In brief, the case involved a request for discovery relating to the alleged torture of Zubaydah while held in a so-called “black site.” The Court denied the discovery request in what looks like a normal majority decision. Most of Justice Breyer’s opinion was joined by Roberts, Kavanaugh, Barrett, and Kagan and so was labeled the “Opinion of the Court.” Yet Kagan did not join the judgment of the Court. Whereas the majority reversed and remanded with instructions for dismissal, Kagan would have remanded for further proceedings. 

But wait—the Opinion of the Court also has a majority on the disposition or judgment. Without Kagan’s vote, how was that possible? 

The answer is that Justices Alito and Thomas concurred in part and concurred in the judgment. Basically, the only part of the Breyer opinion that they joined was the statement of the proper disposition below. Because they supported a far more pro-government test, Alito and Thomas didn’t join any significant part of the Breyer opinion’s reasoning.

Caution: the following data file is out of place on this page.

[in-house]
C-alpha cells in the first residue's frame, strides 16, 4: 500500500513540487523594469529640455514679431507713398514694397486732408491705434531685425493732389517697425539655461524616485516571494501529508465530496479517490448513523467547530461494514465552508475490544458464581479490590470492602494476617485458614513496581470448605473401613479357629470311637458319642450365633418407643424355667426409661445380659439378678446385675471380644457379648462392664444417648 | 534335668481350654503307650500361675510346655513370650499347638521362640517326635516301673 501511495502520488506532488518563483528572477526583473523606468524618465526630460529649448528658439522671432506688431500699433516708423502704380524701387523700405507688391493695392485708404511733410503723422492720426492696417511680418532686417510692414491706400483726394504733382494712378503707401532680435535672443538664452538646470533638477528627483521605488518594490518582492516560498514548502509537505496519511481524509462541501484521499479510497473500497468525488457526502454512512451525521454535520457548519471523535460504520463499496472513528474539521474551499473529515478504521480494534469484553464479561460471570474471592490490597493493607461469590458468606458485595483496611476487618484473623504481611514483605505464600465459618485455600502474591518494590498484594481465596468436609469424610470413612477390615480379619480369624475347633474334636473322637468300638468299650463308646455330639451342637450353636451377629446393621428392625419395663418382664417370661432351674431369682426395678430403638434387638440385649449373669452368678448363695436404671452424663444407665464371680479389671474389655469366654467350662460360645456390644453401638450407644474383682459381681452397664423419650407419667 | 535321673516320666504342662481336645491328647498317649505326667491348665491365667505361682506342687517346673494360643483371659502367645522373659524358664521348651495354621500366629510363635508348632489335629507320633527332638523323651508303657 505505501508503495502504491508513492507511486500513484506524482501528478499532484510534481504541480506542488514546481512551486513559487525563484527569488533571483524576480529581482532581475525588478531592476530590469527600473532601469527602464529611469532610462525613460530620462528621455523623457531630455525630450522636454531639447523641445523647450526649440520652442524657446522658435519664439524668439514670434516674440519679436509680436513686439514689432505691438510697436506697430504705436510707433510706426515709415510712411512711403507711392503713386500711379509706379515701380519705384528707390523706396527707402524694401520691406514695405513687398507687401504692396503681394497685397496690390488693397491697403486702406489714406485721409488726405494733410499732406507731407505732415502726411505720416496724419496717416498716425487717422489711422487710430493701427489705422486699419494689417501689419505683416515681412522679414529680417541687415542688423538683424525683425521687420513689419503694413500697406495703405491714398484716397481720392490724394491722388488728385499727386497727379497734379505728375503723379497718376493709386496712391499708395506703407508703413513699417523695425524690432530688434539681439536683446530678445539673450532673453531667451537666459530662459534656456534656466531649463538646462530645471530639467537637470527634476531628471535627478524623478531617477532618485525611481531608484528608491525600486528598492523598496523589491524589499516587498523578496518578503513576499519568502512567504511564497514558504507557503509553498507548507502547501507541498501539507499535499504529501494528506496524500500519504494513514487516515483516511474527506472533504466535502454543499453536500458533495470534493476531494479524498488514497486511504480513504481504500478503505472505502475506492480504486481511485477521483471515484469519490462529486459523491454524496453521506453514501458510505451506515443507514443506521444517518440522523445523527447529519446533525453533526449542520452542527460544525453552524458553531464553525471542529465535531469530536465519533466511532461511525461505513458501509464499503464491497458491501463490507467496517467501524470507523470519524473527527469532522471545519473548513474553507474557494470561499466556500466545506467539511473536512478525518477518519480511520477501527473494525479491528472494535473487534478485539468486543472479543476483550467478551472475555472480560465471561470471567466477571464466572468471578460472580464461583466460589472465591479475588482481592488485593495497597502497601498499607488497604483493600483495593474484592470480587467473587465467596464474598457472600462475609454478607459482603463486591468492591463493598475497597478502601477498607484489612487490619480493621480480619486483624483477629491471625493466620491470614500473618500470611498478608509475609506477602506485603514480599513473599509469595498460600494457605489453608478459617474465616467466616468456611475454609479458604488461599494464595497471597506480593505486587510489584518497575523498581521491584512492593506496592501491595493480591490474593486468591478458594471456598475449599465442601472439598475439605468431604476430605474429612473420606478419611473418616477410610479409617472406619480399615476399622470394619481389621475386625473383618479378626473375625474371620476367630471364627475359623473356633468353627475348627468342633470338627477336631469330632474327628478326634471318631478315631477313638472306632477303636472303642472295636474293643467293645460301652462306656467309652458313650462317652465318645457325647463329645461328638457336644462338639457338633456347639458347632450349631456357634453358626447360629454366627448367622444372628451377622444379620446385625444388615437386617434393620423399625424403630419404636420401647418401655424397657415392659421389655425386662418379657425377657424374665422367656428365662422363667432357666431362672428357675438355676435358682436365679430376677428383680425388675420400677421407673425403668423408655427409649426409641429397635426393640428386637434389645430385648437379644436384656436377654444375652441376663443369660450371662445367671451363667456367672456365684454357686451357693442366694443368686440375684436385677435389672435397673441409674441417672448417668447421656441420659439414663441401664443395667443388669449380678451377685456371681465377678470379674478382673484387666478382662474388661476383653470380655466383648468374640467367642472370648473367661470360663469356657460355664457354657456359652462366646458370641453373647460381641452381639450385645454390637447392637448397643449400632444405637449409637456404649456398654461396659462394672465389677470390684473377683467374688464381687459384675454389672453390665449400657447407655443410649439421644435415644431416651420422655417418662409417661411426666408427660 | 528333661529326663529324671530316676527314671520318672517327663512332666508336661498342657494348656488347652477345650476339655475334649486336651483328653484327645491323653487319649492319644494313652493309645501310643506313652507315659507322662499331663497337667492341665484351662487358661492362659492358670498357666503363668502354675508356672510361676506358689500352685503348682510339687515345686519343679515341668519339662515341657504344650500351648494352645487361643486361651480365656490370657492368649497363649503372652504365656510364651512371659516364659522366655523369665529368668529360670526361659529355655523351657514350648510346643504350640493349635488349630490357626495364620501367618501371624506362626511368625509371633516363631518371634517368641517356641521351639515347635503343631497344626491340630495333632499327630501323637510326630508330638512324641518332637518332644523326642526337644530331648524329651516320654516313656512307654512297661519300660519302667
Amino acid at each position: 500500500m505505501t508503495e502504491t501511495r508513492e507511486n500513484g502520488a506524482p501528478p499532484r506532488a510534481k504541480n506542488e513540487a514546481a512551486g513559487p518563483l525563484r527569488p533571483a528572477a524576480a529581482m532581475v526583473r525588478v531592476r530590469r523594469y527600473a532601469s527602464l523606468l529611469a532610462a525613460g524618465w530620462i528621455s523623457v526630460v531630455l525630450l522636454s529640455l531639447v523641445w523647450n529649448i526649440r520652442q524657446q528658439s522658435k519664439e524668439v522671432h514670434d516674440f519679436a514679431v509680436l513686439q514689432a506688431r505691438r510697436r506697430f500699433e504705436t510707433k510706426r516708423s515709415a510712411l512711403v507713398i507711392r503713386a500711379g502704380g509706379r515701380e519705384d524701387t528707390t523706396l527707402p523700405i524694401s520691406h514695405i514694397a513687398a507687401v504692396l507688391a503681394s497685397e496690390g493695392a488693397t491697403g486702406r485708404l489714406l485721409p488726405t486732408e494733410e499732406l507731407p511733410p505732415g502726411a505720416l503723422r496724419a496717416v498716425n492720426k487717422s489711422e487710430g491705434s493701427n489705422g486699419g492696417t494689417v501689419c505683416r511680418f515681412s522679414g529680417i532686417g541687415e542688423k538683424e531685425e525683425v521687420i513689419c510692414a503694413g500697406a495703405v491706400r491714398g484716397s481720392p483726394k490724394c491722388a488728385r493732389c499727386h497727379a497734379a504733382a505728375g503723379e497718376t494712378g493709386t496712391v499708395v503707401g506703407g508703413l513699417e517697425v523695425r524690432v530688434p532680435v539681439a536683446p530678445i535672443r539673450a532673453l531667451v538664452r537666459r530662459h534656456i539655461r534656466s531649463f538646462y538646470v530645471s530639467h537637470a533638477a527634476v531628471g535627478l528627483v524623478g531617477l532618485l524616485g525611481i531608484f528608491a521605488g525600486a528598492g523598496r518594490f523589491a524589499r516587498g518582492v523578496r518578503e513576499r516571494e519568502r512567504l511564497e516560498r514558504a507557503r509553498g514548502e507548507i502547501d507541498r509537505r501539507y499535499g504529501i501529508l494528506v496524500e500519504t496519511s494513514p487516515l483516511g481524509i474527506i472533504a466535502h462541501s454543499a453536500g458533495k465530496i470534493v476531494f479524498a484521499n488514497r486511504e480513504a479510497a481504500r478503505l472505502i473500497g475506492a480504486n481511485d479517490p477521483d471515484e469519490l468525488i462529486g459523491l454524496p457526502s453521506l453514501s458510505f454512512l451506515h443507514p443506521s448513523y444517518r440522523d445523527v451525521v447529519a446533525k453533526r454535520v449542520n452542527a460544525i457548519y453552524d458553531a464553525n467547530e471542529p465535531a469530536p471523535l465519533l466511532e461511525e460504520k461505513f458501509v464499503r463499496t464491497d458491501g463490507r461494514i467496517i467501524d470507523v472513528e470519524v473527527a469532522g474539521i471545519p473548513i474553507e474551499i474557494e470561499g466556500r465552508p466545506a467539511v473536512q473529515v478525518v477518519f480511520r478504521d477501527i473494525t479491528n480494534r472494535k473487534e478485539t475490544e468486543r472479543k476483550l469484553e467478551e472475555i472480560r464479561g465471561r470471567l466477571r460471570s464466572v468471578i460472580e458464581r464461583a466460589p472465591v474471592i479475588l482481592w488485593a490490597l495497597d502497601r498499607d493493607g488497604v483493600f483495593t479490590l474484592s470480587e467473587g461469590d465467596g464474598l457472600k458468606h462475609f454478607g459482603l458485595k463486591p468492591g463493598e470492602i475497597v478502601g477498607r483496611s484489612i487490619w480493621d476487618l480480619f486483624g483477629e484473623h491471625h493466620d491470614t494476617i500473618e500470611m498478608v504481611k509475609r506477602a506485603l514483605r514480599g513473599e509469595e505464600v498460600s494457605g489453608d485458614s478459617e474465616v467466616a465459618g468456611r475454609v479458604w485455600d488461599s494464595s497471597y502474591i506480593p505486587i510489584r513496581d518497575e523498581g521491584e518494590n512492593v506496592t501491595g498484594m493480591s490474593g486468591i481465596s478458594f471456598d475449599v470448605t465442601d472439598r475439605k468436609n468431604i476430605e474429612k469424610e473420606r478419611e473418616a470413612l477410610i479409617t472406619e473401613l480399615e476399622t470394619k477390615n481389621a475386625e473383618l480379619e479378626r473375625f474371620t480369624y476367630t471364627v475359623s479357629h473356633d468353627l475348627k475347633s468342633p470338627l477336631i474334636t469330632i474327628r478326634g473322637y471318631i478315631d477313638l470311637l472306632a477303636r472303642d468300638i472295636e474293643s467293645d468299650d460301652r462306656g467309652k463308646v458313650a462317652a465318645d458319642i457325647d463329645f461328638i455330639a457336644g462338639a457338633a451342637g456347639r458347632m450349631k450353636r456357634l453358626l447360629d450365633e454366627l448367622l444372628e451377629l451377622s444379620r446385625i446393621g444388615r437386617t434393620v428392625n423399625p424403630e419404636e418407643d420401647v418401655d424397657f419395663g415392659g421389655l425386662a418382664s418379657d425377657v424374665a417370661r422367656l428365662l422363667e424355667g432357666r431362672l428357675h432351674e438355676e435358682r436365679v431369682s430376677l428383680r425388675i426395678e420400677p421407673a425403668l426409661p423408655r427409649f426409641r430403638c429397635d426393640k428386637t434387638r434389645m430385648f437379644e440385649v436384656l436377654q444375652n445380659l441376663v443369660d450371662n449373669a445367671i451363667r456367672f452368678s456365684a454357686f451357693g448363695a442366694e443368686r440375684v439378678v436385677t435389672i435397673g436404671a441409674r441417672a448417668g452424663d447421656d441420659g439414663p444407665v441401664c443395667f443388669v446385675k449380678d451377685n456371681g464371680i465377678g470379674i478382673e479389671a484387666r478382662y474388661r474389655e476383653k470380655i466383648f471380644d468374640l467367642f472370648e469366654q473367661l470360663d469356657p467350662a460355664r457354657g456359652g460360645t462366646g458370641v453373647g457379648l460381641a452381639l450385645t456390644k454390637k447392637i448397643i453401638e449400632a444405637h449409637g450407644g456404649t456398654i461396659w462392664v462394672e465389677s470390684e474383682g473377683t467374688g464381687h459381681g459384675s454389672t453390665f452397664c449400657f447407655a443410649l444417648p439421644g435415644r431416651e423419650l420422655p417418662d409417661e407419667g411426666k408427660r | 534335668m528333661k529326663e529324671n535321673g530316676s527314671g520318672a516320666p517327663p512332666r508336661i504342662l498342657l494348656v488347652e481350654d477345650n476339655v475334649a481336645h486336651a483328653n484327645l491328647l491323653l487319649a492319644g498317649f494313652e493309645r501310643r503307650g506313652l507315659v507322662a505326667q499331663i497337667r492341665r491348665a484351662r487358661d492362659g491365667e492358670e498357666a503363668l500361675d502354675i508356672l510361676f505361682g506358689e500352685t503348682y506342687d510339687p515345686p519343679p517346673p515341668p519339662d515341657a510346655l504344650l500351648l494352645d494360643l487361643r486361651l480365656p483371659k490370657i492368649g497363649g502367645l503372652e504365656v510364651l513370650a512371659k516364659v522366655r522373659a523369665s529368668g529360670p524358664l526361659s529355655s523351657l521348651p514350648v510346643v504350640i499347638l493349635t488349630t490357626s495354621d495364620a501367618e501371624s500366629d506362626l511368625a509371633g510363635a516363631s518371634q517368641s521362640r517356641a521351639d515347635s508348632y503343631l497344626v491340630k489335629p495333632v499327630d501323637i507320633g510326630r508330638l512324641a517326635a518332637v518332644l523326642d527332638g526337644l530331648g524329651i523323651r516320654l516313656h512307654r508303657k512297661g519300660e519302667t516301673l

The result is very strange. There are five votes for certain reasoning. And there are six votes for the disposition. But those votes are only partially overlapping. As a result, there is no five-justice group that supports both the Court’s opinion and its judgment.

This weird situation raises a pretty basic question: what is an Opinion of the Court, and why is it treated as precedential? A few different answers spring to mind. 

First, the Opinion of the Court could be whatever published text gets five joins. The fact of judicial endorsement, even in the absence of any deeper agreement, might be enough to create precedent. So whatever is marked as the “Opinion of the Court” just is. The main virtue of this approach is its clarity: it lets lawyers know right away what’s precedential and also gives the justices a straightforward way to offer whatever guidance they desire.